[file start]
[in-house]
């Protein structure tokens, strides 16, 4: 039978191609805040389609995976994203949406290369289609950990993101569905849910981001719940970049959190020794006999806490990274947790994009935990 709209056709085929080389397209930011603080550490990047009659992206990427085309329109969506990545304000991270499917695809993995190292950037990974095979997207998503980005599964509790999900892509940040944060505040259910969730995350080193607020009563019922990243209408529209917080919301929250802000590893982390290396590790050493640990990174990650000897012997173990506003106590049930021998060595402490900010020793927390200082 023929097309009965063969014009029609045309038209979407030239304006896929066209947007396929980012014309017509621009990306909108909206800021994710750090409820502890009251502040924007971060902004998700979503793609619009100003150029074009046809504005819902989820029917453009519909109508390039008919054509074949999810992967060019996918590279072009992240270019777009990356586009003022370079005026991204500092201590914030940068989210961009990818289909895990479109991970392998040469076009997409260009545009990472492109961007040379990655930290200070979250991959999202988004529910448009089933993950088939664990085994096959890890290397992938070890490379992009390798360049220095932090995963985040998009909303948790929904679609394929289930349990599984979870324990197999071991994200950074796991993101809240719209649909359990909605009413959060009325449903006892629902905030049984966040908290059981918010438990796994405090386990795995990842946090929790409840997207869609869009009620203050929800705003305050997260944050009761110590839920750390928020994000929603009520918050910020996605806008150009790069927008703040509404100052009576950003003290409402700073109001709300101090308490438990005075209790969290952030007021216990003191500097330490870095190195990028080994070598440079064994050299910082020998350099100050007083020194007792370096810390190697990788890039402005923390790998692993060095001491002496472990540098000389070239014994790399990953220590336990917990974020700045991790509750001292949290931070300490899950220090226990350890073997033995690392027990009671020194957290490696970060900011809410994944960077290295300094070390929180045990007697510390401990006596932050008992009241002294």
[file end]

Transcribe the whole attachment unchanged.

[in-house]
């Protein structure tokens, strides 16, 4: 039978191609805040389609995976994203949406290369289609950990993101569905849910981001719940970049959190020794006999806490990274947790994009935990 709209056709085929080389397209930011603080550490990047009659992206990427085309329109969506990545304000991270499917695809993995190292950037990974095979997207998503980005599964509790999900892509940040944060505040259910969730995350080193607020009563019922990243209408529209917080919301929250802000590893982390290396590790050493640990990174990650000897012997173990506003106590049930021998060595402490900010020793927390200082 023929097309009965063969014009029609045309038209979407030239304006896929066209947007396929980012014309017509621009990306909108909206800021994710750090409820502890009251502040924007971060902004998700979503793609619009100003150029074009046809504005819902989820029917453009519909109508390039008919054509074949999810992967060019996918590279072009992240270019777009990356586009003022370079005026991204500092201590914030940068989210961009990818289909895990479109991970392998040469076009997409260009545009990472492109961007040379990655930290200070979250991959999202988004529910448009089933993950088939664990085994096959890890290397992938070890490379992009390798360049220095932090995963985040998009909303948790929904679609394929289930349990599984979870324990197999071991994200950074796991993101809240719209649909359990909605009413959060009325449903006892629902905030049984966040908290059981918010438990796994405090386990795995990842946090929790409840997207869609869009009620203050929800705003305050997260944050009761110590839920750390928020994000929603009520918050910020996605806008150009790069927008703040509404100052009576950003003290409402700073109001709300101090308490438990005075209790969290952030007021216990003191500097330490870095190195990028080994070598440079064994050299910082020998350099100050007083020194007792370096810390190697990788890039402005923390790998692993060095001491002496472990540098000389070239014994790399990953220590336990917990974020700045991790509750001292949290931070300490899950220090226990350890073997033995690392027990009671020194957290490696970060900011809410994944960077290295300094070390929180045990007697510390401990006596932050008992009241002294």